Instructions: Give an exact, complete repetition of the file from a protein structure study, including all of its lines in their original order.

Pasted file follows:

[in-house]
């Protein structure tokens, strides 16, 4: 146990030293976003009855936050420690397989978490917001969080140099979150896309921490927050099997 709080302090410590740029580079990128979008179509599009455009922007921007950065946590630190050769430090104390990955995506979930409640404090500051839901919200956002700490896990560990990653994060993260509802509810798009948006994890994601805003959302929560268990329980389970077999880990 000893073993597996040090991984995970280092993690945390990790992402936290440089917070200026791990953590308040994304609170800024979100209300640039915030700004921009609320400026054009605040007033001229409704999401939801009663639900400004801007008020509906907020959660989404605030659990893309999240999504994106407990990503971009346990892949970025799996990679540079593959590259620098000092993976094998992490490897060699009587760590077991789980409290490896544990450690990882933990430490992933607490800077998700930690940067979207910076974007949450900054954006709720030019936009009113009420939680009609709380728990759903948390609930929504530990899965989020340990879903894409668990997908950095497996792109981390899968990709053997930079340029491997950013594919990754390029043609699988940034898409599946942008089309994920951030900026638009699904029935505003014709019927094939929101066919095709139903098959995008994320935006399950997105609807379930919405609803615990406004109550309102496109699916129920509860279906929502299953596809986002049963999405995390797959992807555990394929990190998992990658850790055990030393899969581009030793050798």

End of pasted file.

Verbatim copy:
[in-house]
């Protein structure tokens, strides 16, 4: 146990030293976003009855936050420690397989978490917001969080140099979150896309921490927050099997 709080302090410590740029580079990128979008179509599009455009922007921007950065946590630190050769430090104390990955995506979930409640404090500051839901919200956002700490896990560990990653994060993260509802509810798009948006994890994601805003959302929560268990329980389970077999880990 000893073993597996040090991984995970280092993690945390990790992402936290440089917070200026791990953590308040994304609170800024979100209300640039915030700004921009609320400026054009605040007033001229409704999401939801009663639900400004801007008020509906907020959660989404605030659990893309999240999504994106407990990503971009346990892949970025799996990679540079593959590259620098000092993976094998992490490897060699009587760590077991789980409290490896544990450690990882933990430490992933607490800077998700930690940067979207910076974007949450900054954006709720030019936009009113009420939680009609709380728990759903948390609930929504530990899965989020340990879903894409668990997908950095497996792109981390899968990709053997930079340029491997950013594919990754390029043609699988940034898409599946942008089309994920951030900026638009699904029935505003014709019927094939929101066919095709139903098959995008994320935006399950997105609807379930919405609803615990406004109550309102496109699916129920509860279906929502299953596809986002049963999405995390797959992807555990394929990190998992990658850790055990030393899969581009030793050798």